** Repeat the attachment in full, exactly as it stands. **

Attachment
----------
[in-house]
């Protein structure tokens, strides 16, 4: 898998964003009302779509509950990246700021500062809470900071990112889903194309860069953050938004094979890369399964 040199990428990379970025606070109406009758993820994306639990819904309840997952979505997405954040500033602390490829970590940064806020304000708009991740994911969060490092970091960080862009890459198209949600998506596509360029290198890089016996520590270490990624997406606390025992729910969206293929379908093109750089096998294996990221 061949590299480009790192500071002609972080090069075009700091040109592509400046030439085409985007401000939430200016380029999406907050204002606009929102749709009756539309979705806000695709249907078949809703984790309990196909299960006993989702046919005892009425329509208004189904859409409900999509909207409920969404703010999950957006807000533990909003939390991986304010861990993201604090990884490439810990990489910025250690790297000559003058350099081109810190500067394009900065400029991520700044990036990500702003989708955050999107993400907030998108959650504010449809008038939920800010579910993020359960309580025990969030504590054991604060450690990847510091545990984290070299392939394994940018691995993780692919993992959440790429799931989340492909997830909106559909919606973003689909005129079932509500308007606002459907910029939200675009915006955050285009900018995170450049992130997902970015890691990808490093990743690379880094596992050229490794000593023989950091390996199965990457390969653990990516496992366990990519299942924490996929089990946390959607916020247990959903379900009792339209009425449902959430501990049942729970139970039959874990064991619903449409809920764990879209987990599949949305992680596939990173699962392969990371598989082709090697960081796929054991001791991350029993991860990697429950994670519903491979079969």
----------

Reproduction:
[in-house]
């Protein structure tokens, strides 16, 4: 898998964003009302779509509950990246700021500062809470900071990112889903194309860069953050938004094979890369399964 040199990428990379970025606070109406009758993820994306639990819904309840997952979505997405954040500033602390490829970590940064806020304000708009991740994911969060490092970091960080862009890459198209949600998506596509360029290198890089016996520590270490990624997406606390025992729910969206293929379908093109750089096998294996990221 061949590299480009790192500071002609972080090069075009700091040109592509400046030439085409985007401000939430200016380029999406907050204002606009929102749709009756539309979705806000695709249907078949809703984790309990196909299960006993989702046919005892009425329509208004189904859409409900999509909207409920969404703010999950957006807000533990909003939390991986304010861990993201604090990884490439810990990489910025250690790297000559003058350099081109810190500067394009900065400029991520700044990036990500702003989708955050999107993400907030998108959650504010449809008038939920800010579910993020359960309580025990969030504590054991604060450690990847510091545990984290070299392939394994940018691995993780692919993992959440790429799931989340492909997830909106559909919606973003689909005129079932509500308007606002459907910029939200675009915006955050285009900018995170450049992130997902970015890691990808490093990743690379880094596992050229490794000593023989950091390996199965990457390969653990990516496992366990990519299942924490996929089990946390959607916020247990959903379900009792339209009425449902959430501990049942729970139970039959874990064991619903449409809920764990879209987990599949949305992680596939990173699962392969990371598989082709090697960081796929054991001791991350029993991860990697429950994670519903491979079969």